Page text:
In BriefScientists at MIT created a new hydrogel-elastomer material that can be used to make synthetic skins, deliver drugs, and improve wearable technology.
More Than Skin Deep
Engineers at MIT have discovered a new technique to prevent hydrogels from dehydrating that could lead to longer-lasting contact lenses, stretchy microfluidic devices, flexible bioelectronics, and even artificial skin.
Researchers found that coating hydrogels with a thin elastomer layer provided a water-trapping barrier that kept the hydrogel moist, flexible, and robust.
The inspiration for the technique was none other than human skin, which is composed of an outer epidermis layer bonded to an underlying dermis layer. The epidermis acts as a shield, protecting the dermis and its network of nerves and capillaries, as well as the rest of the body’s muscles and organs, from drying out.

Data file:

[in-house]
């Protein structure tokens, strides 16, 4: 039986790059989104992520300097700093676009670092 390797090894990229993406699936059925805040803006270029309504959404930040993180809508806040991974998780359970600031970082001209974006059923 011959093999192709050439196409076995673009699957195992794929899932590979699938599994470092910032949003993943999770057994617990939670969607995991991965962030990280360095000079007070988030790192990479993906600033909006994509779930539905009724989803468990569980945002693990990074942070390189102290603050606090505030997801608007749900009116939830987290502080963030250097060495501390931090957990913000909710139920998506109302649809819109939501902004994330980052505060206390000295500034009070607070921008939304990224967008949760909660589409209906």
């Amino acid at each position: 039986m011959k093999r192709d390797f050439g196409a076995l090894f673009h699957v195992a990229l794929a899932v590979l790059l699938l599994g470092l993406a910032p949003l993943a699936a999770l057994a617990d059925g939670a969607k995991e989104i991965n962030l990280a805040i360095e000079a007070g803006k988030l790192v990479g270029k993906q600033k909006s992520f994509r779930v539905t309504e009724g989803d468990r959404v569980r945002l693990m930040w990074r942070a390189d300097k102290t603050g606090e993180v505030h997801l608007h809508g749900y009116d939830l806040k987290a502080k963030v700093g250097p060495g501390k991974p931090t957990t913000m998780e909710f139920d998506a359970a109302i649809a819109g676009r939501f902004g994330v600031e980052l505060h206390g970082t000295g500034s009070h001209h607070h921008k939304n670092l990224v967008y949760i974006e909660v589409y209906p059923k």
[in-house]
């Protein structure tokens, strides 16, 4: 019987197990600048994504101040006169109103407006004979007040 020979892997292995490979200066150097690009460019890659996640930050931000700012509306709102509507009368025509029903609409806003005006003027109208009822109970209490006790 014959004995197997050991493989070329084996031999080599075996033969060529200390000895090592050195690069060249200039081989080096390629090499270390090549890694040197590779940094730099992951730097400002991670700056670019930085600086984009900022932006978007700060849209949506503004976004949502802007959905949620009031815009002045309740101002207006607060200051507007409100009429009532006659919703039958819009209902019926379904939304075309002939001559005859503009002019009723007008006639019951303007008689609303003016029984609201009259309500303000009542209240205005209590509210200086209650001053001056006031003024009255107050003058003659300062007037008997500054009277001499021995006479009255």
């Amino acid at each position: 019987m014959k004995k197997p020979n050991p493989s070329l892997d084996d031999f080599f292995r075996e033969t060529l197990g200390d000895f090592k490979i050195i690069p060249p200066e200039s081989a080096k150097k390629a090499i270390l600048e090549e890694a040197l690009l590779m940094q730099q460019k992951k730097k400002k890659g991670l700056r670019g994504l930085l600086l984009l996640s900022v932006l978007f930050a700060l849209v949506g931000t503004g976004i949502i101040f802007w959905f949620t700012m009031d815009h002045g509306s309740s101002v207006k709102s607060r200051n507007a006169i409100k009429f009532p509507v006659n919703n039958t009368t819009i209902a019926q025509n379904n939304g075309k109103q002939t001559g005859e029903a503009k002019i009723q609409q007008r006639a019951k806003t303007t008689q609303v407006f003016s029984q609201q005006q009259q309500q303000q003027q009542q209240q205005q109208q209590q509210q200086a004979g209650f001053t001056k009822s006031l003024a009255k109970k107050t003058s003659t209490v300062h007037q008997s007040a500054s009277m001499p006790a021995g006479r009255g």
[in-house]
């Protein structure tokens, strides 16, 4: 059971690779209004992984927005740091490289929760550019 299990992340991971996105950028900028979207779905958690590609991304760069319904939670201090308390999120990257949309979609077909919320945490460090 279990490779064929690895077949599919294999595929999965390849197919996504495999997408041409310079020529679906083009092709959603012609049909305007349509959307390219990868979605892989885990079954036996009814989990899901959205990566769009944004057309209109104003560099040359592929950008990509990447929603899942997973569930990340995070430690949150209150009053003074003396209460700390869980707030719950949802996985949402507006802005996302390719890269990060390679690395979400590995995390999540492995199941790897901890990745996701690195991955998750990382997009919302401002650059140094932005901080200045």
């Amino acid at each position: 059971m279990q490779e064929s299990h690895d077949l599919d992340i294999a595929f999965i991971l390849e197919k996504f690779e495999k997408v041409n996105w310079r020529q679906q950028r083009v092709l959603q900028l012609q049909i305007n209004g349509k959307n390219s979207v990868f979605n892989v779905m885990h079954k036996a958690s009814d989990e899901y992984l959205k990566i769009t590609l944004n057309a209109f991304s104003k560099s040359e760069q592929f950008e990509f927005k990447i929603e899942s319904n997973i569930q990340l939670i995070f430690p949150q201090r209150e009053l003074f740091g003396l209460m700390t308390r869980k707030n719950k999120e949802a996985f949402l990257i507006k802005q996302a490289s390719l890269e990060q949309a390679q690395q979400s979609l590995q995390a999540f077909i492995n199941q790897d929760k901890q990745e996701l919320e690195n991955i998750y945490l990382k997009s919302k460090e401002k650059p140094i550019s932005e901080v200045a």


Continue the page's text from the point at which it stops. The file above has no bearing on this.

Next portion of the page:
“We hope this work will pave the way to synthetic skin, or even robots with very soft, flexible skin with biological functions,” says research lead Xuanhe Zhao.
Potential Material for Drug Delivery
The team is also testing the hybrid-elastomer material to determine if it can be used as a stretchy microfluidic bandage to deliver drugs directly through the skin.
The hybrid material also has a potential to be used as a complex ionic circuit. A neural network is such a circuit; nerves in the skin send ions back and forth to signal sensations such as heat and pain.
Next, researchers plan to test the hybrid material’s potential in a number of applications, including wearable electronics and on-demand drug-delivering bandages, as well as nondrying, circuit-embedded contact lenses.
“Ultimately, we’re trying to expand the argument of using hydrogels as an advanced engineering toolset,” Zhao says.